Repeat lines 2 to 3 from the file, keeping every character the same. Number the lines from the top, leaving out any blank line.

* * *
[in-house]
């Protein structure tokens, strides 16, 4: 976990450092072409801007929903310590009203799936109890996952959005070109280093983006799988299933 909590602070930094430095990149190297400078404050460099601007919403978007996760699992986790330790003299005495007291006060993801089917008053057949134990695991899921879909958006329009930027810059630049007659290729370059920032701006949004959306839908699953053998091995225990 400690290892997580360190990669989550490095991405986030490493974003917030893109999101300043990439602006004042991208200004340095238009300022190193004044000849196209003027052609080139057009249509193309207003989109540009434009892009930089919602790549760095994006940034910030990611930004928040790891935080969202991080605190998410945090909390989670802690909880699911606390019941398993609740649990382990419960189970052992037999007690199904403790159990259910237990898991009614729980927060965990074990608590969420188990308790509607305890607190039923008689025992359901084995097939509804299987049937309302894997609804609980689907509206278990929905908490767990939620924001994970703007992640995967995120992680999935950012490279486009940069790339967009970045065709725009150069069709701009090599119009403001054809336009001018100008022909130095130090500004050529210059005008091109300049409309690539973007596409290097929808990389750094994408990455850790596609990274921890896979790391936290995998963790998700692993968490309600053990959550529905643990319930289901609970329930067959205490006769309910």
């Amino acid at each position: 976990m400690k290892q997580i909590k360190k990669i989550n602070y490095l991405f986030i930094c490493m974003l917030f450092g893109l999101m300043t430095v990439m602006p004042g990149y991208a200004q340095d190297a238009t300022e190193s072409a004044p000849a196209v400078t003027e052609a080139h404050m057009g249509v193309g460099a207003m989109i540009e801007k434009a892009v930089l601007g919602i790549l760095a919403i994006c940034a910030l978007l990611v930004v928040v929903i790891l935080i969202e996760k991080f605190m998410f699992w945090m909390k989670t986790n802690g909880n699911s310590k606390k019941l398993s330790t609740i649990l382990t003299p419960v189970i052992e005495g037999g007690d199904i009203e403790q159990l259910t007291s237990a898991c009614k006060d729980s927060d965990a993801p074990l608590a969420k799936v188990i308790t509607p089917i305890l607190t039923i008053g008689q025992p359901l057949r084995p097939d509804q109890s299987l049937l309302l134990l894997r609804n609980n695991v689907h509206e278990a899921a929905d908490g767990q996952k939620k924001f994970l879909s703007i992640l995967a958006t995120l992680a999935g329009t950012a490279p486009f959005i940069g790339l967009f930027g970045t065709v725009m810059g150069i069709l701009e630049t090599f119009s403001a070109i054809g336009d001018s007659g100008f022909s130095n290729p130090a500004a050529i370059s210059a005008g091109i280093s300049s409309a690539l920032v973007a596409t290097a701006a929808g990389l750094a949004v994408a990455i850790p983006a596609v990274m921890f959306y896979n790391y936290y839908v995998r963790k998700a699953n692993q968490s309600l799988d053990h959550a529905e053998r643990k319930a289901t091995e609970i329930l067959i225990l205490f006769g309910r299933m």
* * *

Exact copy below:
């Protein structure tokens, strides 16, 4: 976990450092072409801007929903310590009203799936109890996952959005070109280093983006799988299933 909590602070930094430095990149190297400078404050460099601007919403978007996760699992986790330790003299005495007291006060993801089917008053057949134990695991899921879909958006329009930027810059630049007659290729370059920032701006949004959306839908699953053998091995225990 400690290892997580360190990669989550490095991405986030490493974003917030893109999101300043990439602006004042991208200004340095238009300022190193004044000849196209003027052609080139057009249509193309207003989109540009434009892009930089919602790549760095994006940034910030990611930004928040790891935080969202991080605190998410945090909390989670802690909880699911606390019941398993609740649990382990419960189970052992037999007690199904403790159990259910237990898991009614729980927060965990074990608590969420188990308790509607305890607190039923008689025992359901084995097939509804299987049937309302894997609804609980689907509206278990929905908490767990939620924001994970703007992640995967995120992680999935950012490279486009940069790339967009970045065709725009150069069709701009090599119009403001054809336009001018100008022909130095130090500004050529210059005008091109300049409309690539973007596409290097929808990389750094994408990455850790596609990274921890896979790391936290995998963790998700692993968490309600053990959550529905643990319930289901609970329930067959205490006769309910």
């Amino acid at each position: 976990m400690k290892q997580i909590k360190k990669i989550n602070y490095l991405f986030i930094c490493m974003l917030f450092g893109l999101m300043t430095v990439m602006p004042g990149y991208a200004q340095d190297a238009t300022e190193s072409a004044p000849a196209v400078t003027e052609a080139h404050m057009g249509v193309g460099a207003m989109i540009e801007k434009a892009v930089l601007g919602i790549l760095a919403i994006c940034a910030l978007l990611v930004v928040v929903i790891l935080i969202e996760k991080f605190m998410f699992w945090m909390k989670t986790n802690g909880n699911s310590k606390k019941l398993s330790t609740i649990l382990t003299p419960v189970i052992e005495g037999g007690d199904i009203e403790q159990l259910t007291s237990a898991c009614k006060d729980s927060d965990a993801p074990l608590a969420k799936v188990i308790t509607p089917i305890l607190t039923i008053g008689q025992p359901l057949r084995p097939d509804q109890s299987l049937l309302l134990l894997r609804n609980n695991v689907h509206e278990a899921a929905d908490g767990q996952k939620k924001f994970l879909s703007i992640l995967a958006t995120l992680a999935g329009t950012a490279p486009f959005i940069g790339l967009f930027g970045t065709v725009m810059g150069i069709l701009e630049t090599f119009s403001a070109i054809g336009d001018s007659g100008f022909s130095n290729p130090a500004a050529i370059s210059a005008g091109i280093s300049s409309a690539l920032v973007a596409t290097a701006a929808g990389l750094a949004v994408a990455i850790p983006a596609v990274m921890f959306y896979n790391y936290y839908v995998r963790k998700a699953n692993q968490s309600l799988d053990h959550a529905e053998r643990k319930a289901t091995e609970i329930l067959i225990l205490f006769g309910r299933m």